While my role title names ‘teaching’ and ‘learning’, much of my work is immersed in recruiting, inducting, supporting, coaching, mentoring, and developing staff. It is my pleasure to work with staff new to our school, with graduate teachers, with Heads of Department, with cross-school strategic project groups, with middle and aspirant leaders, with classroom teachers, with the Executive team, and with administrative, IT, facilities and support staff. I especially enjoy my one-on-one chats in which I support staff to find learning opportunities relevant to them, position themselves for their next steps, win promotional roles, and make decisions about their futures that best serve them. This year’s launch of our Staff Development Suite, co-designed by a staff steering committee in 2020, allows staff to be supported in ways appropriate and individualised to them. Supporting our staff to thrive and to be their best, in turn supports our students.

A range of initiatives designed to support wellbeing for all staff include: ensuring predictable and well-in-advance calendar dates, timelines and deadlines; morning teas; soup in winter; meditation; seated massage; free flu vaccinations; COVID-19 vaccination leave; some early finishes to accommodate parent-teacher interviews during part of the school day where possible; investment in staff professional learning; support of staff professional goals; leadership development opportunities; a Distance Learning Plan that embeds planning time and realistic expectations of staff and students; supporting staff through life’s hardships; working to make part-time teachers’ timetables as life-friendly as possible; negotiating flexible working arrangements where possible and appropriate; and teacher recognition. I was pleased this year to spend time nominating colleagues for awards, and delighted that they were recognised for the outstanding contribution they make to the lives of the young people in our school and beyond. While teachers constantly navigate professional responsibilities, marking loads, and administration, schools can continue to consider their role in creating cultures of trust and empathy. This of course involves more than tokens of appreciation and needs to be part of a whole-school culture of organisational, collective and individual care and responsibility, in which the school works to support staff, and staff work to support themselves and each other.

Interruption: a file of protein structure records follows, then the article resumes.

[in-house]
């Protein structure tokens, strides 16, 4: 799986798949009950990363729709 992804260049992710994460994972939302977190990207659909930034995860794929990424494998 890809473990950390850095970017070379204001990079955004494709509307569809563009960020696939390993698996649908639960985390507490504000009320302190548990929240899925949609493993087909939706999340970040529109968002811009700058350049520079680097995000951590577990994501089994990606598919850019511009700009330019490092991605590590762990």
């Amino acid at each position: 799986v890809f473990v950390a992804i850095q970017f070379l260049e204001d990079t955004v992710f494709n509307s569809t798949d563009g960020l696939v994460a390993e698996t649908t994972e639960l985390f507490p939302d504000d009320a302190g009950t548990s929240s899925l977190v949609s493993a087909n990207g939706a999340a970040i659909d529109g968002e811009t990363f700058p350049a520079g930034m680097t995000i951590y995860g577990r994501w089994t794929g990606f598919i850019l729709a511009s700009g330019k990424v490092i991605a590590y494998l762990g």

I am incredibly grateful to those who nominated me for awards this year. I was thrilled to receive three awards: the 2021 American Educational Research Association Educational Change Emerging Scholar Award, the 2021 Michael Fullan Emerging Scholar in Professional Capital and Community Award, and the 2021 Australian Council of Educational Leaders WA Certificate of Excellence in Educational Leadership.